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Will Biden’s International Force Stop the Houthis?

Discouraging the Iran-backed proxy with an international committee may not be effective.

The US Department of Defense (DOD) announced the formation of an international force to stop Iran-backed Yemeni Houthis from launching drones, cruise missiles, and rockets at merchant ships in the Red Sea. To ensure the safety of sea lanes for commercial vessels, Operation Prosperity Guardian (OPG) will bring together a multinational force.

Houthis Threaten Merchant Shipping

The US has been criticized for not being proactive in addressing the Houthis’ attacks on Red Sea shipping, providing only a modest defensive shield allowing several merchant ships to be attacked and damaged. In a Dec. 18 press release, Secretary of Defense Lloyd J. Austin III explained that attacks from the Houthis in Yemen threatened the peaceful transit of commerce through the Red Sea and violated freedom of navigation and international maritime law. Since Oct. 19, when the Pentagon press secretary, US Air Force Brig. Gen. Patrick Ryder, confirmed Iran-sponsored Houthis were responsible for air attacks in the Red Sea, solutions have come slowly. Numerous drone and missile attacks on container and oil tankers have prompted shipping companies to find other routes. Reuters reported:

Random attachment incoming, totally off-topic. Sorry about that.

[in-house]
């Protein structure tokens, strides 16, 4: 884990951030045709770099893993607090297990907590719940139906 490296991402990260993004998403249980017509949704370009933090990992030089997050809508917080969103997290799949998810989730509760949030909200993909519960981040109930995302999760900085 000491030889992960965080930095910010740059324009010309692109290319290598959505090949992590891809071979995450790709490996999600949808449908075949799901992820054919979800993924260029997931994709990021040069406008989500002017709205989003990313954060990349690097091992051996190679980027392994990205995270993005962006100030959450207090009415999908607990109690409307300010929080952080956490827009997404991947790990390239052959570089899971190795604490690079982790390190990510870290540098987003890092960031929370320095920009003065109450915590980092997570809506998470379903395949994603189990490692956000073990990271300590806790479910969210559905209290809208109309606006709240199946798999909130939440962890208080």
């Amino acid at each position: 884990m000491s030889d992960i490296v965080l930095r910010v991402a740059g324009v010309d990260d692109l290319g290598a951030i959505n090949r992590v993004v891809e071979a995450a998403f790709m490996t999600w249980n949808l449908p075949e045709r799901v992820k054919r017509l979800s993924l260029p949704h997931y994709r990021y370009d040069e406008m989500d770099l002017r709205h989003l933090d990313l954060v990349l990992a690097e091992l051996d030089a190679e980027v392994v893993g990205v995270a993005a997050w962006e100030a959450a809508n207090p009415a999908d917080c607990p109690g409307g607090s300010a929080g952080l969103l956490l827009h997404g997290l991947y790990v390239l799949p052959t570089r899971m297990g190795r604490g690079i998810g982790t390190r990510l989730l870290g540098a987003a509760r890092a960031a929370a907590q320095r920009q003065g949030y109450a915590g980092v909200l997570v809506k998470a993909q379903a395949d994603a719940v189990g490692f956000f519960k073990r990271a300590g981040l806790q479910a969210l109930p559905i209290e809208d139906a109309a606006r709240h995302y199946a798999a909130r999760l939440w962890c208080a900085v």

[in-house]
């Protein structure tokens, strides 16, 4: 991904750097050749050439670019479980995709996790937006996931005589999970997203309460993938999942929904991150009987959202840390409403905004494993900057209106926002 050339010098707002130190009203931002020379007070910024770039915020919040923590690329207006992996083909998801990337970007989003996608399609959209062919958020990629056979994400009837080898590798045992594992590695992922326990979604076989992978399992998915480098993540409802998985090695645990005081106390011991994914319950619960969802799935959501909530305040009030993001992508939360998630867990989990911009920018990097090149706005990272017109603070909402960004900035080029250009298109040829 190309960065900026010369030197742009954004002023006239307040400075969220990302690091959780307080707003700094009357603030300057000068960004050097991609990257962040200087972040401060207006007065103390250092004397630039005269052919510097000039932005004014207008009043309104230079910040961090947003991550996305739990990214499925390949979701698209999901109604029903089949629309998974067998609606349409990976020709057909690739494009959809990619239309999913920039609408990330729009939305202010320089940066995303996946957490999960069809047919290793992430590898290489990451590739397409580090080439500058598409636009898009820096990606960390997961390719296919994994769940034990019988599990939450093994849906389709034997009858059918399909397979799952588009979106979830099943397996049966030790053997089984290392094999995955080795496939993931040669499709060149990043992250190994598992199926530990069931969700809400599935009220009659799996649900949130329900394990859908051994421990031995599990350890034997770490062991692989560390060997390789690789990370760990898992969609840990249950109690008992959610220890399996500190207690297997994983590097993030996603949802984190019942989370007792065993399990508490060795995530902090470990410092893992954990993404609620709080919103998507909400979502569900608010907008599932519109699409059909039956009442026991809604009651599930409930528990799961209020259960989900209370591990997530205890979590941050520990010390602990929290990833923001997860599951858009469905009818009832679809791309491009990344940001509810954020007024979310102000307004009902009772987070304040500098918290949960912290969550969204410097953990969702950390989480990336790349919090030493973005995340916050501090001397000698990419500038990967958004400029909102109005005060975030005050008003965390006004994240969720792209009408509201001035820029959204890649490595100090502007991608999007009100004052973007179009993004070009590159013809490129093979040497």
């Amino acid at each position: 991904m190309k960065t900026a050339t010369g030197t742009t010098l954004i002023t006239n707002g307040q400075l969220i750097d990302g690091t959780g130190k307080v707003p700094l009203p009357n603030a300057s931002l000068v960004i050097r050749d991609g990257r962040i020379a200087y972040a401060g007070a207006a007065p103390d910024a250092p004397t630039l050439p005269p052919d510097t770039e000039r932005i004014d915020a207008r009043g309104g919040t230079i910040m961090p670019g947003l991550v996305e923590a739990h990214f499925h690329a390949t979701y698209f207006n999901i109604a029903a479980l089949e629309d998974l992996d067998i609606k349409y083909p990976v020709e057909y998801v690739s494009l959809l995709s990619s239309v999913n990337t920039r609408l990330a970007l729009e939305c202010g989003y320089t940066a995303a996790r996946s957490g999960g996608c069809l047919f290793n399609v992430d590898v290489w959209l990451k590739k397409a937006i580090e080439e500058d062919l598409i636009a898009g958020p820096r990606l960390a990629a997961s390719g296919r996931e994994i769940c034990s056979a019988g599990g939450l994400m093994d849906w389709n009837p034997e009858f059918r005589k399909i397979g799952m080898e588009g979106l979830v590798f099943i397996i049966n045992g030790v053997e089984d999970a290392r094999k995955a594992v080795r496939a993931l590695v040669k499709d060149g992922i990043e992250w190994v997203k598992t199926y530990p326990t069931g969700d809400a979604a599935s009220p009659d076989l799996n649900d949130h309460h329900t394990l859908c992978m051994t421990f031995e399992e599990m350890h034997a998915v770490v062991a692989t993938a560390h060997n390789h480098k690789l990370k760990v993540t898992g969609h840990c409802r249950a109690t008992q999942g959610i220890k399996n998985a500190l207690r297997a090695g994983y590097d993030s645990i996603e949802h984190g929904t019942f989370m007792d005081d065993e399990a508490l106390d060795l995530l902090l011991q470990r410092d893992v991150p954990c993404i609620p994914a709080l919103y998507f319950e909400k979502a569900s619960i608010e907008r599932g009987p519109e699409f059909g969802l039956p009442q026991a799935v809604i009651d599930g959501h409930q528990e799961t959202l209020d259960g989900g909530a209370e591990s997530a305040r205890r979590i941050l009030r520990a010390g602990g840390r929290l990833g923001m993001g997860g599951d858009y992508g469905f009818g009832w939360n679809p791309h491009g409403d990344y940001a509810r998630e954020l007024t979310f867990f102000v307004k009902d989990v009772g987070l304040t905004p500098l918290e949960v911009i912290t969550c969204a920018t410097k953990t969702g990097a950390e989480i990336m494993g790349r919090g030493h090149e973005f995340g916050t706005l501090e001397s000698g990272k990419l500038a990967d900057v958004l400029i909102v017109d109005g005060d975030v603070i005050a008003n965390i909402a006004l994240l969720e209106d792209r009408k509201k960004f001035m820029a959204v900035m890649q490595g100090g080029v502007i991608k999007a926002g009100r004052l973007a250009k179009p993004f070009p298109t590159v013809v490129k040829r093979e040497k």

“Denmark’s A.P. Moller-Maersk on Friday (Dec. 15) paused all its container shipments through Bab al-Mandab until further notice and was joined on Saturday (Dec. 16) by the Swiss-based MSC and French shipping group CMA CGM. ‘The situation is further deteriorating and concern for safety is increasing,’ CMA CGM said in a statement. German container line Hapag Lloyd has said it might do the same.”

GettyImages-1246109009 Suez Canal

(Photo by Suez Canal Authority / Handout/Anadolu Agency via Getty Images)